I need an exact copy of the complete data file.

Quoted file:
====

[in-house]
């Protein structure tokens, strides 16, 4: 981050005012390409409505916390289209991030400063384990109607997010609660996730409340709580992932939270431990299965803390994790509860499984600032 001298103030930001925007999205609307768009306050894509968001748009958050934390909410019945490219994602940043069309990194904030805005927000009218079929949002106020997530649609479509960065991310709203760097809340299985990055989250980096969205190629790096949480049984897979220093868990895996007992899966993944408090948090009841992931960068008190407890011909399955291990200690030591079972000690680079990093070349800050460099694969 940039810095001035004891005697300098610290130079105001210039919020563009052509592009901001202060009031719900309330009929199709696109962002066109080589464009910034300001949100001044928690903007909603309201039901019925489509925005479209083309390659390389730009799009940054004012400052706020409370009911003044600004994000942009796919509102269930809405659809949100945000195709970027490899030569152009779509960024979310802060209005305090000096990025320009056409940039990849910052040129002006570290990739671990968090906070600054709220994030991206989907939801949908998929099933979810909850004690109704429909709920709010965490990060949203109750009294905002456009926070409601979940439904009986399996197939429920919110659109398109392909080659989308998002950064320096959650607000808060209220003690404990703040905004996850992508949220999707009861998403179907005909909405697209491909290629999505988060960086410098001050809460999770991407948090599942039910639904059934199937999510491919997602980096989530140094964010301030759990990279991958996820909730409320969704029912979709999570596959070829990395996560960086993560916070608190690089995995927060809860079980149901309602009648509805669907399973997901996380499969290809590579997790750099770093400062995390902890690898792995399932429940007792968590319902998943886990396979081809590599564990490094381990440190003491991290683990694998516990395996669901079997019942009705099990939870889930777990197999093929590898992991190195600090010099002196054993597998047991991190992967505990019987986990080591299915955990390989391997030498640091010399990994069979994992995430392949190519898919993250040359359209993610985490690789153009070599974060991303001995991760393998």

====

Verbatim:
[in-house]
């Protein structure tokens, strides 16, 4: 981050005012390409409505916390289209991030400063384990109607997010609660996730409340709580992932939270431990299965803390994790509860499984600032 001298103030930001925007999205609307768009306050894509968001748009958050934390909410019945490219994602940043069309990194904030805005927000009218079929949002106020997530649609479509960065991310709203760097809340299985990055989250980096969205190629790096949480049984897979220093868990895996007992899966993944408090948090009841992931960068008190407890011909399955291990200690030591079972000690680079990093070349800050460099694969 940039810095001035004891005697300098610290130079105001210039919020563009052509592009901001202060009031719900309330009929199709696109962002066109080589464009910034300001949100001044928690903007909603309201039901019925489509925005479209083309390659390389730009799009940054004012400052706020409370009911003044600004994000942009796919509102269930809405659809949100945000195709970027490899030569152009779509960024979310802060209005305090000096990025320009056409940039990849910052040129002006570290990739671990968090906070600054709220994030991206989907939801949908998929099933979810909850004690109704429909709920709010965490990060949203109750009294905002456009926070409601979940439904009986399996197939429920919110659109398109392909080659989308998002950064320096959650607000808060209220003690404990703040905004996850992508949220999707009861998403179907005909909405697209491909290629999505988060960086410098001050809460999770991407948090599942039910639904059934199937999510491919997602980096989530140094964010301030759990990279991958996820909730409320969704029912979709999570596959070829990395996560960086993560916070608190690089995995927060809860079980149901309602009648509805669907399973997901996380499969290809590579997790750099770093400062995390902890690898792995399932429940007792968590319902998943886990396979081809590599564990490094381990440190003491991290683990694998516990395996669901079997019942009705099990939870889930777990197999093929590898992991190195600090010099002196054993597998047991991190992967505990019987986990080591299915955990390989391997030498640091010399990994069979994992995430392949190519898919993250040359359209993610985490690789153009070599974060991303001995991760393998």